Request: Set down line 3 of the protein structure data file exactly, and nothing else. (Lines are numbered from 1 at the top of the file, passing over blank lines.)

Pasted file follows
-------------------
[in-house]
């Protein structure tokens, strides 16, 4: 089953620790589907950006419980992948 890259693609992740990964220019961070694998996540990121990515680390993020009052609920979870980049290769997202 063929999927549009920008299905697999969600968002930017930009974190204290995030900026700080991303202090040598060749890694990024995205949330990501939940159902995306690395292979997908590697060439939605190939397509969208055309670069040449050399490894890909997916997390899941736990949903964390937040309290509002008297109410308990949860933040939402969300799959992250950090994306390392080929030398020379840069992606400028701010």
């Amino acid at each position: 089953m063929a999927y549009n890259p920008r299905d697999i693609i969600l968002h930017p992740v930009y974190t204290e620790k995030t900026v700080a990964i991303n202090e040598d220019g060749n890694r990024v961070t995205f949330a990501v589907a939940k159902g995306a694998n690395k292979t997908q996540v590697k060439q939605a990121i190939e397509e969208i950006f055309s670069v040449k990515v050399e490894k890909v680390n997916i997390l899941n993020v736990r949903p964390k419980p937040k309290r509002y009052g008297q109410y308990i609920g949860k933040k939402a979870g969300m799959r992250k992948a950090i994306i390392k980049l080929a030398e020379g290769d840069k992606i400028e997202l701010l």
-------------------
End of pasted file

């Amino acid at each position: 089953m063929a999927y549009n890259p920008r299905d697999i693609i969600l968002h930017p992740v930009y974190t204290e620790k995030t900026v700080a990964i991303n202090e040598d220019g060749n890694r990024v961070t995205f949330a990501v589907a939940k159902g995306a694998n690395k292979t997908q996540v590697k060439q939605a990121i190939e397509e969208i950006f055309s670069v040449k990515v050399e490894k890909v680390n997916i997390l899941n993020v736990r949903p964390k419980p937040k309290r509002y009052g008297q109410y308990i609920g949860k933040k939402a979870g969300m799959r992250k992948a950090i994306i390392k980049l080929a030398e020379g290769d840069k992606i400028e997202l701010l």